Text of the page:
Juntos Stove (Paul S. Anderson) Jan 31, 2002
We are making some progress on the Juntos stove.
Yes, I do have a two-stage fire (or 2-level fire) or fires on each of 2 levels. Or maybe even could be called three (3) levels:
The lower level is the gasifier that has the gas production via a glowing fire at the bottom and also the burning of the gasses about 2 to 4 inches (10 cm) above, that is where the flame is found. (could be called 2 fires, but I think of it as one gasifier unit in which the gasses are generated in one place and shortly thereafter are burned in another place.).
Above all of that is the modified "Rocket" stove, which has no bottom (just a grate to hold fuel) so that the gasifier fire(s) burn right up into it.
There is almost no smoke associated with the gasifier.
I had the gasifier working for about 3 - 5 minutes before lighting the Rocket unit. The Rocket unit was loaded with 2 small briquettes (one from Crispin in Swaziland and one from Apolinario in Mozambique) plus a couple minor wood pieces (and I set the blaze with a 20 x 20 cm piece of newspaper). When I lit the paper, the Rocket started to blaze almost immediately, with less than 15 seconds of rather minor smoke, and there was no noticeable smoke for the remainder of the burn.
During this burn, my small charge (one "tuna fish can") of initial gasifier fuel (pellets) was consumed in about 10 -15 minutes except to leave charcoal. I saved the charcoal, reloaded the gasifier with the same amount, lit it with my "secret" lighting compound (Shhhhh... do not tell anyone that it is wood shavings mixed with sawdust and then dampened with "torch fuel" like citronella or kerosene (and I will try meat grease someday). :-))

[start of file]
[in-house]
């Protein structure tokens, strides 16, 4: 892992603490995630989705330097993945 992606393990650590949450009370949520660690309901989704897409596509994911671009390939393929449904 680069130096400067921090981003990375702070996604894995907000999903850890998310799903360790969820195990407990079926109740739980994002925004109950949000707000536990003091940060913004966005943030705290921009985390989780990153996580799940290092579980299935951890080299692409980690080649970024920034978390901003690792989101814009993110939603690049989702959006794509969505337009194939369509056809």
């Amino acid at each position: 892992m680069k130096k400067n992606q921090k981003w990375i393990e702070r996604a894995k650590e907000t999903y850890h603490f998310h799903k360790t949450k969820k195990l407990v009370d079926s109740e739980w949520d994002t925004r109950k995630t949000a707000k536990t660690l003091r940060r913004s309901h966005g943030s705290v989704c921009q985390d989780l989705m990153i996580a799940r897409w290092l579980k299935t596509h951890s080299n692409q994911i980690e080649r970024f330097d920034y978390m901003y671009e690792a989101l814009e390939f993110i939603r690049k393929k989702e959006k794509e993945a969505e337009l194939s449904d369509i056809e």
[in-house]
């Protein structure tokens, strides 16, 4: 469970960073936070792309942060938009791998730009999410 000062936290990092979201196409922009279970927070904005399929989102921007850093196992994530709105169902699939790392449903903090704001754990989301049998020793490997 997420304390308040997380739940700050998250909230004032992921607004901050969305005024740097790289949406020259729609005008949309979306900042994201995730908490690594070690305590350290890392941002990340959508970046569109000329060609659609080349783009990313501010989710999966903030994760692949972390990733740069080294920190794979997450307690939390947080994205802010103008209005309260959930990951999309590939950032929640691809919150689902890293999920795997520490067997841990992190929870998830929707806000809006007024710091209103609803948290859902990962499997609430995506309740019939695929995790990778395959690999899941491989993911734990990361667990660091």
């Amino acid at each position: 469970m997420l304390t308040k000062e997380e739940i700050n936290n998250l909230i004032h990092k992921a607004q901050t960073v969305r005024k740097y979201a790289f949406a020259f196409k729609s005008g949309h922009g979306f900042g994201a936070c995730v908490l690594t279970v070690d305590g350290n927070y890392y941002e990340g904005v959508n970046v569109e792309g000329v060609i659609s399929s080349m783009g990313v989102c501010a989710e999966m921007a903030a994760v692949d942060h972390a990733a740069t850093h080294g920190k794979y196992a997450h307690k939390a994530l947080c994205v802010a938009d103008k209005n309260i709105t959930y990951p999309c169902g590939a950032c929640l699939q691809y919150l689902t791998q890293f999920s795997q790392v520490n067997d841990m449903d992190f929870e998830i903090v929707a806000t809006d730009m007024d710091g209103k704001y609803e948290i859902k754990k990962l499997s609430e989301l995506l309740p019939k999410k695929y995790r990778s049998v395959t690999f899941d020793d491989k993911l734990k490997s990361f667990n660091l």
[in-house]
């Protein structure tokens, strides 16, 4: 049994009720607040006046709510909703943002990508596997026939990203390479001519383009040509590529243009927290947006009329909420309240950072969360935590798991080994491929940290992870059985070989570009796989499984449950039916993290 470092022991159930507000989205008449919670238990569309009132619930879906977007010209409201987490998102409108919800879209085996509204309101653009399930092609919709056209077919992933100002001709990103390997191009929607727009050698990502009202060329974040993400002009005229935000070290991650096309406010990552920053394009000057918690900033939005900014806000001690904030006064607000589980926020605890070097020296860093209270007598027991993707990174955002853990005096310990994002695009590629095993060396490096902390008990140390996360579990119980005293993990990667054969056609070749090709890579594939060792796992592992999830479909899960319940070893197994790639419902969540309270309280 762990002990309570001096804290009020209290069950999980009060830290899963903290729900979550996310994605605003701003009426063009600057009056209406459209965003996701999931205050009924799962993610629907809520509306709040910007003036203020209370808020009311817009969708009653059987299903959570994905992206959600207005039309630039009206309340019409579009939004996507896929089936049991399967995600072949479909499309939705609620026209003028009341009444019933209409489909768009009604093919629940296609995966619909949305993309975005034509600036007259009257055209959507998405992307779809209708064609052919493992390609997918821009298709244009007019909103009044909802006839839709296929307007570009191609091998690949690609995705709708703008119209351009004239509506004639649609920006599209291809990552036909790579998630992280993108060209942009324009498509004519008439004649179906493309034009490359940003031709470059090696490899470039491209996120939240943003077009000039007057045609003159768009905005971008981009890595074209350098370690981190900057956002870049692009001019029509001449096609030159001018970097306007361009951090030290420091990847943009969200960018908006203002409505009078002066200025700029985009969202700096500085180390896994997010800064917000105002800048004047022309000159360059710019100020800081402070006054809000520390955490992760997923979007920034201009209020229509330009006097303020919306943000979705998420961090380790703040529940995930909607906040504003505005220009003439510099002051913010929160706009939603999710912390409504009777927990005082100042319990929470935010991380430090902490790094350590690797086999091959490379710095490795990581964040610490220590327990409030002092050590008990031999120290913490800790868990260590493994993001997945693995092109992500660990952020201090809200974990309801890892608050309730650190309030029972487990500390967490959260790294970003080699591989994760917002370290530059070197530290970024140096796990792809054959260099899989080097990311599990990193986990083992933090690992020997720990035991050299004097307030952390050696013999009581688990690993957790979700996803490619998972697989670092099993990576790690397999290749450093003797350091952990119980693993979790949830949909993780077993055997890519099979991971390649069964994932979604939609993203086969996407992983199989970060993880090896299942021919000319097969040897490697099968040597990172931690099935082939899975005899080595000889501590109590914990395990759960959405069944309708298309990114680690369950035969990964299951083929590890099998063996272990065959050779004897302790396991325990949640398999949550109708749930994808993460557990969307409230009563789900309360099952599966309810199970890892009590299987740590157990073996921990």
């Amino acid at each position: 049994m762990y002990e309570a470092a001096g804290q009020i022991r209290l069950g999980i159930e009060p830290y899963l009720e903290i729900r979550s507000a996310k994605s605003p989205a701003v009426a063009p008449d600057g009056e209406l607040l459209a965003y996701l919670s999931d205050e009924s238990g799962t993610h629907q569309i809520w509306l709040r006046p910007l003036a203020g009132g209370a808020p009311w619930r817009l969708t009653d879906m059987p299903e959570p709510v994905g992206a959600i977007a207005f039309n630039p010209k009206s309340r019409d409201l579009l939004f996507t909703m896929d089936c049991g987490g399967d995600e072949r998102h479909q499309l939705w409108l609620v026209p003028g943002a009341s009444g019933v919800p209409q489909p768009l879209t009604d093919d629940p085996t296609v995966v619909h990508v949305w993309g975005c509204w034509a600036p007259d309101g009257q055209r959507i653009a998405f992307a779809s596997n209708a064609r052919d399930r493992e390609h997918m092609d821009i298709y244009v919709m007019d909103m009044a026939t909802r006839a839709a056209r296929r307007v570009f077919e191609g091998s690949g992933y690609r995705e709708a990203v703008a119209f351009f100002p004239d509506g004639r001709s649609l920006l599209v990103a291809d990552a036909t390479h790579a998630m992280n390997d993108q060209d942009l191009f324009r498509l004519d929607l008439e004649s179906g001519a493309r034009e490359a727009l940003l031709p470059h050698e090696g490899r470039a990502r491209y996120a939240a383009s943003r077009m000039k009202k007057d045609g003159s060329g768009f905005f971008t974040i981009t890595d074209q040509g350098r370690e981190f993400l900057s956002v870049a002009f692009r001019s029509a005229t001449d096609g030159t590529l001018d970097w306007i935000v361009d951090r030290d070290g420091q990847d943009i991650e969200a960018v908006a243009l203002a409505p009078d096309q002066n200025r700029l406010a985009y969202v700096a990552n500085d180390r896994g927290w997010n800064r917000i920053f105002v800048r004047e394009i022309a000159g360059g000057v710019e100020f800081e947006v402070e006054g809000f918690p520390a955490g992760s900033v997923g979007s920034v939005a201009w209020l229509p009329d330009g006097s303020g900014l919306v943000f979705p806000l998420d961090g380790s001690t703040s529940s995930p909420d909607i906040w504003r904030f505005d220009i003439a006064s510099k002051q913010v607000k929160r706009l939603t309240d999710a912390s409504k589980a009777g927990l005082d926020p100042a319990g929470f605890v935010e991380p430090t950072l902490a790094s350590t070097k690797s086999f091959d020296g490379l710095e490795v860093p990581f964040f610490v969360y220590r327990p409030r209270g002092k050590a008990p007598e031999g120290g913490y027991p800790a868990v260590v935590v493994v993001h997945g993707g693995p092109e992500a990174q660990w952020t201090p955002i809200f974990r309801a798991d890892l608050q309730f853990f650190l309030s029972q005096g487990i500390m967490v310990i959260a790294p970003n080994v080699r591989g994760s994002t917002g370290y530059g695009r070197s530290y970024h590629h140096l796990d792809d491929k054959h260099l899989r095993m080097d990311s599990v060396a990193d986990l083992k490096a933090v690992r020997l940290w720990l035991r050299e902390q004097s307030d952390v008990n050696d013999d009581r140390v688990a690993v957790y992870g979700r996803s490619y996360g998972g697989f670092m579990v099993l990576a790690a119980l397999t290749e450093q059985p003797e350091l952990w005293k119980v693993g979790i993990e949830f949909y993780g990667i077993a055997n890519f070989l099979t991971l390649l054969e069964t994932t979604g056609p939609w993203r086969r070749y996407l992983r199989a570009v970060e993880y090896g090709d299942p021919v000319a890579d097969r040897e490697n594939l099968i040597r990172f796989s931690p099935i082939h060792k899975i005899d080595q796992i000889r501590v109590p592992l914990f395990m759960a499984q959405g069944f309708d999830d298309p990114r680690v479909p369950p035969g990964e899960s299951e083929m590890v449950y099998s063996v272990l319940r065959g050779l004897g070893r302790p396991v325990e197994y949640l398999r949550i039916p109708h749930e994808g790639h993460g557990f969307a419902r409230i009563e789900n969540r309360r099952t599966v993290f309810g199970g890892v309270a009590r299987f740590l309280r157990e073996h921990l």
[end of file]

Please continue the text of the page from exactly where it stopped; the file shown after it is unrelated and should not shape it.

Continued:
The re-lit gasifier was re-inserted under the still-burning Rocket stove and a great fire was had by all.
I then inserted a full-size (Legacy style) briquette with a hole in the center, place vertically in the Rocket chamber. This briquette had about 50 - 70% charcoal fines in it, rest was paper pulp as binder, made in Mozambique. It burned very well, but I feel that the gasifier under it was needed. Also, there were little "sparky-pops" that occurred, I believe because the charcoal fines had been soaked in the watery mush that was used to make the briquette.
The pictures are of a sheet-metal unit made by a metal-worker here. It cost us about $150. A bargain, and a high price at the same time. The bargain is that it is pretty, and impresses people, and shows potential. High price because it really did NOT do much more that the previously "wired together" tincanium first Juntos stove that recently reappeared in the message from Tom Read about putting pictures inside our e-mail.
It burns with a steady, moderate combustion that is altered in the following ways:
a. I can cut back on the primary air and thereby slow the pyrolyic gasification of the base fuel to try to slow the flaming of the gasses at the top of the gasifier.
b. I currently do not attempt to reduce the secondary air into the top of the gasifier.
c. The second fire (Rocket) above will increase the drawing of air at all three levels:
1. Primary air via air-pipe to gasifier fuel
2. Secondary air to then burn those gasses in the upper part of the gasifier
3. All air (primary and secondary) into the Rocket area for combustion of the fuel there.
d. The amount of air into the Rocket area is not controlled (yet) by me, but could be controlled via:
1. tighter fit between the gasifier and the Rocket.
2. air entry via the side-load hole on the Rocket, that could be partially closed with a door or other control.
But if too tight a fit, the draw via the secondary air of the gasifier might increase too much, or even pull extra primary air via the air pipe, which would accelerate the fire.